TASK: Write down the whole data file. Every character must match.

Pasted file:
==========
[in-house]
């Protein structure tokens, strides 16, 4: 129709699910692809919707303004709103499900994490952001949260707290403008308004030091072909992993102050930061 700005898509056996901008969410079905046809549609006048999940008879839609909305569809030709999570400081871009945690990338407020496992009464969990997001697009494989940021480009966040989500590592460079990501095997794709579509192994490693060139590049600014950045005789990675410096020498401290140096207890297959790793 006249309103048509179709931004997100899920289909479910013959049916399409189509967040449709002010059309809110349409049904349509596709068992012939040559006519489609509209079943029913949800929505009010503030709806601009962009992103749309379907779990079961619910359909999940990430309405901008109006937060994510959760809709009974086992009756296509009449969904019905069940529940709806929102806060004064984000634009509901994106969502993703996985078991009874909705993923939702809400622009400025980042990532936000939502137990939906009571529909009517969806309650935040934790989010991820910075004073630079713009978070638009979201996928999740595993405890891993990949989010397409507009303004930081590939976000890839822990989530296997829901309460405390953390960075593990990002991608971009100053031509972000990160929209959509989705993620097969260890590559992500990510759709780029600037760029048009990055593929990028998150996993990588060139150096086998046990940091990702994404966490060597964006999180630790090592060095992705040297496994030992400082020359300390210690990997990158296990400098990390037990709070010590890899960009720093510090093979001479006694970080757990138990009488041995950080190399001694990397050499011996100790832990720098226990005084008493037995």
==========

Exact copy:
[in-house]
């Protein structure tokens, strides 16, 4: 129709699910692809919707303004709103499900994490952001949260707290403008308004030091072909992993102050930061 700005898509056996901008969410079905046809549609006048999940008879839609909305569809030709999570400081871009945690990338407020496992009464969990997001697009494989940021480009966040989500590592460079990501095997794709579509192994490693060139590049600014950045005789990675410096020498401290140096207890297959790793 006249309103048509179709931004997100899920289909479910013959049916399409189509967040449709002010059309809110349409049904349509596709068992012939040559006519489609509209079943029913949800929505009010503030709806601009962009992103749309379907779990079961619910359909999940990430309405901008109006937060994510959760809709009974086992009756296509009449969904019905069940529940709806929102806060004064984000634009509901994106969502993703996985078991009874909705993923939702809400622009400025980042990532936000939502137990939906009571529909009517969806309650935040934790989010991820910075004073630079713009978070638009979201996928999740595993405890891993990949989010397409507009303004930081590939976000890839822990989530296997829901309460405390953390960075593990990002991608971009100053031509972000990160929209959509989705993620097969260890590559992500990510759709780029600037760029048009990055593929990028998150996993990588060139150096086998046990940091990702994404966490060597964006999180630790090592060095992705040297496994030992400082020359300390210690990997990158296990400098990390037990709070010590890899960009720093510090093979001479006694970080757990138990009488041995950080190399001694990397050499011996100790832990720098226990005084008493037995």